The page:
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Eastern Shore students pursue marine research

  • ESL Summer Interns 2012
    ESL Summer Interns 2012
    Interns at the Eastern Shore Lab in Wachapreague. From Left: John Keyes, Emilee Dize, Lauren Matthews, Rebecca Turner and Michael Byrd.
    Photo by VIMS-ESL Staff
  • Promoting the program
    Promoting the program
    Eastern Shore Lab interns Emilee Dize (left) and John Keyes (right) promote the ESL internship program.
    Photo courtesy of Emilee Dize
  • The whole gang
    The whole gang
    ESL interns (L-R) Lauren Mattews, Emilee Dize, Rebecca Turner, John Keyes, and Michael Byrd, along with ESL staff members Edward Smith and Alan Birch, spend the day processing samples from a study of biodiversity on oyster reefs.
    Photo by David Malmquist
  • Processing samples
    Processing samples
    Interns John Keyes and Michael Byrd (L) process samples with ESL staff members Edward Smith and Alan Birch (R).
    Photo by David Malmquist
  • Hands-on education
    Hands-on education
    Interns Emilee Dize (left), Lauren Matthews (C) and Rebecca Turner (R) hard at work sieving samples.
    Photo by David Malmquist

High-school and college students from Virginia’s Eastern Shore had the opportunity this summer to pursue marine research close to home at the Virginia Institute of Marine Science’s Eastern Shore Laboratory in Wachapreague.  

This year’s interns were Michael Byrd (Mears, Old Dominion University); Rebecca Turner and Emilee Dize (Onancock, James Madison University); John Keyes (Onancock, Salisbury University); and Lauren Matthews (Onancock, Nandua High School).

The interns collaborated on a wide range of projects including restoration of bay scallops, quantifying ecosystem services provided by oyster restoration, investigating interactions between clam aquaculture and the environment, studying stress response and mortality in shark by-catch, and exploring filtration rates of organisms associated with oyster reefs.

Intern Rebecca Turner returned to Wachapreague for her second consecutive year and says that the program is like no other.  “I gained experience that some people can only dream of through fieldwork, lab work, and data collection and analysis,” she says.  “This internship is unique, rewarding, and perfect for anyone interested in the field who doesn’t mind getting their hands a little dirty from time to time.”

Turner is actively pursuing graduate school options on the East Coast and trying to make an informed decision between the University of North Carolina at Wilmington, the University of Charleston, and of course, the College of William & Mary’s School of Marine Science at VIMS.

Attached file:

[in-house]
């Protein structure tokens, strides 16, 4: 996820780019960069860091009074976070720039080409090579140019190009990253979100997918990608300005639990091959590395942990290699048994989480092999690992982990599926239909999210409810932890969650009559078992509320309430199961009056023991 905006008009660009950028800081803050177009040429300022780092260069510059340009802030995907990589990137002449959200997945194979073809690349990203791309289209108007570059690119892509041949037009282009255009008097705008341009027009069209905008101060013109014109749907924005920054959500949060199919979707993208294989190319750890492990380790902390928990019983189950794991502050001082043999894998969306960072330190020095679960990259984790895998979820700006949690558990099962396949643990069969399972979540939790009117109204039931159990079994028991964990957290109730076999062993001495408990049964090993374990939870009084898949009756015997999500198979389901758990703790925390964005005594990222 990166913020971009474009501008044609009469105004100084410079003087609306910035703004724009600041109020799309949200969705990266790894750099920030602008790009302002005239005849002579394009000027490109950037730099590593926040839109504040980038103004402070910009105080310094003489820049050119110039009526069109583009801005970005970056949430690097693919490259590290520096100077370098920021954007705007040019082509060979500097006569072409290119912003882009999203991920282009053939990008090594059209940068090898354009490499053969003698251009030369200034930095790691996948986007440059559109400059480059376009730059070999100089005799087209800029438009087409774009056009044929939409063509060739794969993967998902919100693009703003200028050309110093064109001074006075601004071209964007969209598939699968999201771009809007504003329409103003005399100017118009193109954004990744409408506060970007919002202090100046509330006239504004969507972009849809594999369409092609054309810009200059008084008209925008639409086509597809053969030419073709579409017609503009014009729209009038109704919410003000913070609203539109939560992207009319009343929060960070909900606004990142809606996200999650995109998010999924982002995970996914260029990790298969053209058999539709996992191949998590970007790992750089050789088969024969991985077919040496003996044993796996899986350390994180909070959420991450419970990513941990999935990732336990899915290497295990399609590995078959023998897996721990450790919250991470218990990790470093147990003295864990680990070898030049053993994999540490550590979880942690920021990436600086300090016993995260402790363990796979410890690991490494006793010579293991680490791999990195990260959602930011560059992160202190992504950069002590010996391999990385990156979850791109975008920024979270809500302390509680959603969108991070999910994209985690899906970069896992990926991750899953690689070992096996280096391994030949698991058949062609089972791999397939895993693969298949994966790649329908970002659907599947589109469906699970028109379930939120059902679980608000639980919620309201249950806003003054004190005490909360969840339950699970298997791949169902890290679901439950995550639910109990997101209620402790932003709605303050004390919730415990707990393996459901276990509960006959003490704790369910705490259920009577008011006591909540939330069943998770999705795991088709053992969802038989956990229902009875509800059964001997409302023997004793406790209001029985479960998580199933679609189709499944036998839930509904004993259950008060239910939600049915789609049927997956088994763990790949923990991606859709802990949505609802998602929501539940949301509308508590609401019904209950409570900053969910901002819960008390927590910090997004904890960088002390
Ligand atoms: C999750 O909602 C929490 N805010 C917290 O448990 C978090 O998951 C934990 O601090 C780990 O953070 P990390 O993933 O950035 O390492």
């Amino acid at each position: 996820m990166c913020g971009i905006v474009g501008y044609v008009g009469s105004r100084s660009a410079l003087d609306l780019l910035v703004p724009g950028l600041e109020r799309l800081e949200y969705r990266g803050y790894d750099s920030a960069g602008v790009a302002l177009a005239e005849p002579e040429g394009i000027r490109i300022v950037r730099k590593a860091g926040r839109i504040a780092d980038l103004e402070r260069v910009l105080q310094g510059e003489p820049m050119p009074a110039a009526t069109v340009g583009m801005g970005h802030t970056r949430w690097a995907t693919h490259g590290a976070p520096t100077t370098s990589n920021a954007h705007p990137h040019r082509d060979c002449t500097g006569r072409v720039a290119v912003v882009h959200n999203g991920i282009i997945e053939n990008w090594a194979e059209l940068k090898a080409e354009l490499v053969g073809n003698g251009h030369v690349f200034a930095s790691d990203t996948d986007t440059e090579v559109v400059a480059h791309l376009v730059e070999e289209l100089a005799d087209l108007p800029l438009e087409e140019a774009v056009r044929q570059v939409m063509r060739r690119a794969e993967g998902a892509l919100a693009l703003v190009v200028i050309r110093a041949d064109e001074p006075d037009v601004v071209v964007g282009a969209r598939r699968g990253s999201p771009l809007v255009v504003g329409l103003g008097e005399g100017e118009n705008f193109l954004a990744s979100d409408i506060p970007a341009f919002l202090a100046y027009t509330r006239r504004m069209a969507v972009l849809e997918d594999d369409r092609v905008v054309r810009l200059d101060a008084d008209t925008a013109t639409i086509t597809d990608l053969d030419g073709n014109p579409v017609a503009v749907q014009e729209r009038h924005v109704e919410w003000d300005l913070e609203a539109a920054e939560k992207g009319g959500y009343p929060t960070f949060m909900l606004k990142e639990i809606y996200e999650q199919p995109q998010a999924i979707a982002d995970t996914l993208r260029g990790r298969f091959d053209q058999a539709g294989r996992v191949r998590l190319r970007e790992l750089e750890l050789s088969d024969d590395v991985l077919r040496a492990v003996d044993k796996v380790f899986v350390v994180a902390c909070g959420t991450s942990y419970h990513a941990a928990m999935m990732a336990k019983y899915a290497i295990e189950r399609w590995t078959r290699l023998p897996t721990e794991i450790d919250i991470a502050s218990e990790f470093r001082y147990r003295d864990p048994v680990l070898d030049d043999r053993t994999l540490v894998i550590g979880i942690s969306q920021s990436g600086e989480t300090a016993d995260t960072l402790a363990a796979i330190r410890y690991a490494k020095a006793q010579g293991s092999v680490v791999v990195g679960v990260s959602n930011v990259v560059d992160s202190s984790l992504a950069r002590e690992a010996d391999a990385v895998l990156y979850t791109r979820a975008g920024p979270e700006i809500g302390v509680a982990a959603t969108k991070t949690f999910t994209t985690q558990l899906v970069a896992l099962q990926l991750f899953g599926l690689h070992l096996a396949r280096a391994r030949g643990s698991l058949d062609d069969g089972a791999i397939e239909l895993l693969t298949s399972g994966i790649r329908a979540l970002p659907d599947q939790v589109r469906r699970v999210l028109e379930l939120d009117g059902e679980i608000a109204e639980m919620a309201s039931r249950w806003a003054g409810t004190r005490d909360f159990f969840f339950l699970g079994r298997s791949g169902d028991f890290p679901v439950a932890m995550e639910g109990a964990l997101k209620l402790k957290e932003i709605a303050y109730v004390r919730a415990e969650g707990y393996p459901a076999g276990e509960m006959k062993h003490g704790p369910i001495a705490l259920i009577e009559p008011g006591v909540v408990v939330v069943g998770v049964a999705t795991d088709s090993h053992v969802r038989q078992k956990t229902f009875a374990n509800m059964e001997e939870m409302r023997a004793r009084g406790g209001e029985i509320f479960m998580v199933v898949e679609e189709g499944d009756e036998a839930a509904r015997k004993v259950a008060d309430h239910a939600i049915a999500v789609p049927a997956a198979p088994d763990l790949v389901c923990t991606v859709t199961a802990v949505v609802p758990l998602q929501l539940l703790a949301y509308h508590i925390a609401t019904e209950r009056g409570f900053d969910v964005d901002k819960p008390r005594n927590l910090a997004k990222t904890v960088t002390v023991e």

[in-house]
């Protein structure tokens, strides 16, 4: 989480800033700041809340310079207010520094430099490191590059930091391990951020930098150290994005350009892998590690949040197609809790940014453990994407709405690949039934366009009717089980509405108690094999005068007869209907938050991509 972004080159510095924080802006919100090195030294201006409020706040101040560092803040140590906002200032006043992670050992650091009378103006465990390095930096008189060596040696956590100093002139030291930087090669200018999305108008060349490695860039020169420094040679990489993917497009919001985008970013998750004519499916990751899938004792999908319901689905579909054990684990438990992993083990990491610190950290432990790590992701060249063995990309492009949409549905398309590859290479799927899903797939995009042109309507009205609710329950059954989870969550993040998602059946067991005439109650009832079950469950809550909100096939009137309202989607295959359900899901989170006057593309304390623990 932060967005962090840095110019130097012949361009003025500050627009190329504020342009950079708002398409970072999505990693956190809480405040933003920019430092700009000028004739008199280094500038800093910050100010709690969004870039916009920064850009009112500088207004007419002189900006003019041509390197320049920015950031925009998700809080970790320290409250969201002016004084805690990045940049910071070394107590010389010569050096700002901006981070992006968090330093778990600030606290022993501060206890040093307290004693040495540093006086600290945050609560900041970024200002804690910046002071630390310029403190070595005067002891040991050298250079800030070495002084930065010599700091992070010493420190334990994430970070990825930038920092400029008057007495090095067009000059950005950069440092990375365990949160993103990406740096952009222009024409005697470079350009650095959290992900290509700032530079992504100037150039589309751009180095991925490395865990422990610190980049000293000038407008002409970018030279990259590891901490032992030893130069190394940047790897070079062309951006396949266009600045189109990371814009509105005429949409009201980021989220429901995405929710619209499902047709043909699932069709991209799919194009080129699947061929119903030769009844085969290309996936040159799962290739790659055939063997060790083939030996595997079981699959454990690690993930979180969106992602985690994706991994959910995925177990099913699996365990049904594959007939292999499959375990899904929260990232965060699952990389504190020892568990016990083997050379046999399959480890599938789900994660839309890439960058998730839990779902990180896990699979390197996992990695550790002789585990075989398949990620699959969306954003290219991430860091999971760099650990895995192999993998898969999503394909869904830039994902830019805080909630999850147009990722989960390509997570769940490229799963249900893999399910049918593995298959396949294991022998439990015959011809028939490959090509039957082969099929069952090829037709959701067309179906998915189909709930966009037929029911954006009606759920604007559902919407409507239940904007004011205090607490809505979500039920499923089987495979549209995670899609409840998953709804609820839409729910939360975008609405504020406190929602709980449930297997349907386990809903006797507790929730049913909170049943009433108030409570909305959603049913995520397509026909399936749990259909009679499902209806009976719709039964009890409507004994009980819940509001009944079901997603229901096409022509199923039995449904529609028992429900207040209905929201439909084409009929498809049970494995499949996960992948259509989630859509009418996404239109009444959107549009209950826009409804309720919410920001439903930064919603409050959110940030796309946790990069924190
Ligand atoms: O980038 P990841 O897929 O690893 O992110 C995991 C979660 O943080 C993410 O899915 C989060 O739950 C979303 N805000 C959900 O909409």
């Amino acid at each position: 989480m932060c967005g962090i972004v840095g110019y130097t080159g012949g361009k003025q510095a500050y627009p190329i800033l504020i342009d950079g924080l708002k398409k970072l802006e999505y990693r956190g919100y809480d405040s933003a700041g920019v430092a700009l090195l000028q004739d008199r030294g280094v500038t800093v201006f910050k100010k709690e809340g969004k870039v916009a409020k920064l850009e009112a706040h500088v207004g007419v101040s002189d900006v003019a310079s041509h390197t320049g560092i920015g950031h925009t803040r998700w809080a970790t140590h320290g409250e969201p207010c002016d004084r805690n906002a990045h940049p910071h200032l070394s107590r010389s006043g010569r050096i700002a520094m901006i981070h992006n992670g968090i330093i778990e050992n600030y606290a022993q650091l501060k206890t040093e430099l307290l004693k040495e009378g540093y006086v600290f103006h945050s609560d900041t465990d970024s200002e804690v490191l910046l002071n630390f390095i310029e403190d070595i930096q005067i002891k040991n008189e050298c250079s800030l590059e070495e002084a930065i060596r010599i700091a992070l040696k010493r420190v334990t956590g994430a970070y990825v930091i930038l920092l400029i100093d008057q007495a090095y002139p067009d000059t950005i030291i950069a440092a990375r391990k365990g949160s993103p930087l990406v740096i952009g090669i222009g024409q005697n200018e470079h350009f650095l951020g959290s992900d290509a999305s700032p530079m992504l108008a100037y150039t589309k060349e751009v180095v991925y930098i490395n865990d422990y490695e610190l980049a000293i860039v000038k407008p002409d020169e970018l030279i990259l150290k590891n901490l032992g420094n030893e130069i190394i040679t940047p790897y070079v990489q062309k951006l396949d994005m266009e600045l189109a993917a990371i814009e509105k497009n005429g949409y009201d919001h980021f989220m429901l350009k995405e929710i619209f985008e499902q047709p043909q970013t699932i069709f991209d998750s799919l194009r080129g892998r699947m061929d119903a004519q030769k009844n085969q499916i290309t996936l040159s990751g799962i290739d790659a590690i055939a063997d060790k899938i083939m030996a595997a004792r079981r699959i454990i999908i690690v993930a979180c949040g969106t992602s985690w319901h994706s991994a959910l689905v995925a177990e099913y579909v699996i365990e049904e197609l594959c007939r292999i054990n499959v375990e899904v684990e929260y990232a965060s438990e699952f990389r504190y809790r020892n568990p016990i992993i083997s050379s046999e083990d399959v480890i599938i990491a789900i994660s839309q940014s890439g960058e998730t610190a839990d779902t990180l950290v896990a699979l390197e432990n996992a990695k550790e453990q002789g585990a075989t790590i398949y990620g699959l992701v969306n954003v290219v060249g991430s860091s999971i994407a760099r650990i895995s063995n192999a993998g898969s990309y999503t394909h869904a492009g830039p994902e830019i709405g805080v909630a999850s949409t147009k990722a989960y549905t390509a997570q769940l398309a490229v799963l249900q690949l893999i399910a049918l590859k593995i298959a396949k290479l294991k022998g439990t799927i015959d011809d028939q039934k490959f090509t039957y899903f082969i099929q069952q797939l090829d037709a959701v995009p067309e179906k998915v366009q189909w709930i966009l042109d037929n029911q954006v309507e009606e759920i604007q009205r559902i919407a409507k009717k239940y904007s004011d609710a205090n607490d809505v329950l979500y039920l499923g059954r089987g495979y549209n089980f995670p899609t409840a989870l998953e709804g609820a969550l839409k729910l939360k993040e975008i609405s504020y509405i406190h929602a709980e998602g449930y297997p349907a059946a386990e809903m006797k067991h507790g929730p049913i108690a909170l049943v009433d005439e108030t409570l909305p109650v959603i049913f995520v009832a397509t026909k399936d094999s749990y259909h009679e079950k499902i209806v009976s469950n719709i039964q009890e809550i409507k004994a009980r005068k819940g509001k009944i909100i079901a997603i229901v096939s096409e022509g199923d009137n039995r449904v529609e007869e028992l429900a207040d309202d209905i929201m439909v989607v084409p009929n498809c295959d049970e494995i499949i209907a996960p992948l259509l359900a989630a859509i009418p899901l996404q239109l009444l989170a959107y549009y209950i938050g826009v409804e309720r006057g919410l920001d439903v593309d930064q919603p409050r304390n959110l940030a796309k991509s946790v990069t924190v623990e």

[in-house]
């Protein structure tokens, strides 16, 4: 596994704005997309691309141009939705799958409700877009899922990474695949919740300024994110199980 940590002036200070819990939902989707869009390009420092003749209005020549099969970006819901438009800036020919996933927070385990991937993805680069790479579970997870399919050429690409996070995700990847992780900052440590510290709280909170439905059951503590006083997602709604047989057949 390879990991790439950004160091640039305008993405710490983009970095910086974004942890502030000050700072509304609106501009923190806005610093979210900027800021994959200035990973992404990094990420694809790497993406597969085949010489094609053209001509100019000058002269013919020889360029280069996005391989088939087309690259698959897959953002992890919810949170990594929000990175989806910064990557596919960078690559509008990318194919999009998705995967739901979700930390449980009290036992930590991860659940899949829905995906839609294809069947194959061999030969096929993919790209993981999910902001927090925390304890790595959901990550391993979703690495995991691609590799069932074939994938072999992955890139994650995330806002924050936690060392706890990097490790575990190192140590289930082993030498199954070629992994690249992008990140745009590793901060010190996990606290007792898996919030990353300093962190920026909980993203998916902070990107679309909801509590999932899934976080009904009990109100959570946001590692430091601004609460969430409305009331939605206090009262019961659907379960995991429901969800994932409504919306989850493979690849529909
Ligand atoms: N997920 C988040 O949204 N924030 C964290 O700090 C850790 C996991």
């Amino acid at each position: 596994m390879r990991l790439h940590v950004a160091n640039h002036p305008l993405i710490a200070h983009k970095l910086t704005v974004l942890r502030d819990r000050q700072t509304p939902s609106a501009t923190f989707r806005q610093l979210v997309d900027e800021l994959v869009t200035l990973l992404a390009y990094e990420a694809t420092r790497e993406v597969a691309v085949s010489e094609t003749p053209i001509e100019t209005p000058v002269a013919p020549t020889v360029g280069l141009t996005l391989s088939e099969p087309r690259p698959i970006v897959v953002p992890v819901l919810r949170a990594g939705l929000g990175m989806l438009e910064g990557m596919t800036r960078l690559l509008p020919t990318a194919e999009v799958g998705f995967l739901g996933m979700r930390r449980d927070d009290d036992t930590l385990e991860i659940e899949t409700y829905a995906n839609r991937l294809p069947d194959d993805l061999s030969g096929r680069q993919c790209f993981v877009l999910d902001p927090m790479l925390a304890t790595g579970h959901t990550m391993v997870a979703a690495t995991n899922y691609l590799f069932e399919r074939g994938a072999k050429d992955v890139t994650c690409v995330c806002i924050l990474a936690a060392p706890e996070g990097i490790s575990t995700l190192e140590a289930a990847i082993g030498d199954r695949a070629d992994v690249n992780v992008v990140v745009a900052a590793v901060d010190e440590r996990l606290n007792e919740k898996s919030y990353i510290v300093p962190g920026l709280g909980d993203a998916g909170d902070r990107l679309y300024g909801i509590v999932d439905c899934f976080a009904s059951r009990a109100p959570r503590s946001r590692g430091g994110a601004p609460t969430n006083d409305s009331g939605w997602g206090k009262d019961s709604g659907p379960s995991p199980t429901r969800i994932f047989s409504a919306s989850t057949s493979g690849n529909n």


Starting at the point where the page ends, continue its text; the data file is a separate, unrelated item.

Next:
The JMU biology major says, “Earning a Master’s degree in marine science has always been my dream, and participating in this internship for the past two summers has helped me fine-tune my interests so I know what I want to study when I get to graduate school.”

Fellow intern Michael Byrd says he also highly recommend the ESL internship. “The program helped me gain knowledge of the current marine projects that are being conducted in my local environment,” says Byrd.  “Being from the Shore and having a special interest in the local marine life made me particularly interested in this internship.”  He says that the hand-on, educational experience gave him a greater interest in attending graduate school.   

ESL Director Mark Luckenbach says, “While the interns provide valuable assistance in our research programs, the most important aspect of the program is the educational opportunity that it provides for young people from the Shore with an interest in marine science. Continuing to provide these opportunities for young people from this area is a priority of the program and the primary impetus for the donor support.”

By providing an opportunity to take part in several different research projects, the internship gave the students a better idea of the type of research they hope to pursue in the future. “Getting the chance to play a major role in the study of oyster-reef filtration on this oyster reef project was by far the most exciting part of this internship,” says Turner.  Byrd added, “The scallop restoration project in the South Bay grass beds was definitely the most interesting project for me.”

The internship program, now in its 4th year, is open to college students from the Eastern Shore who are home for the summer and to high school students 16 years of age and older. Selection criteria for the internships are highly competitive, with many more students applying than the four to five positions available. Applications are accepted beginning April 1.

The intern program is entirely funded by private donations.  Private donors are Marsha and Rick Amory, Cynthia Bailey, Chris and Kirkie Bosworth, Barbara and Steve Johnsen, the E. Polk Kellam Foundation, E. Polk Kellam, Jr. and Roberta Kellam, Caramine Kellam, Debbie and Peter Lalor, Page and Tom Young, H.M. Terry Company, Inc., J.C. Walker Brothers, Inc., and Dr. Lucy Spigel Herman.

VIMS’ Eastern Shore Lab is located on a 5-acre site in a facility that affords education and research opportunities not available anywhere else in the region.  The lab offers the opportunity for instructors and students from VIMS, William & Mary, numerous other colleges and universities in Virginia, other states and even other countries to use the field station for classes.  An important part of the Virginia Institute of Marine Science, the ESL also plays a major role in the Eastern Shore economy.   

The ESL offers a variety of public-education activities throughout the year, in addition to two undergraduate field courses currently offered through VIMS’ School of Marine Science.  In addition to working on research projects, the summer interns participate in some of the educational programs offered at the lab during the summer.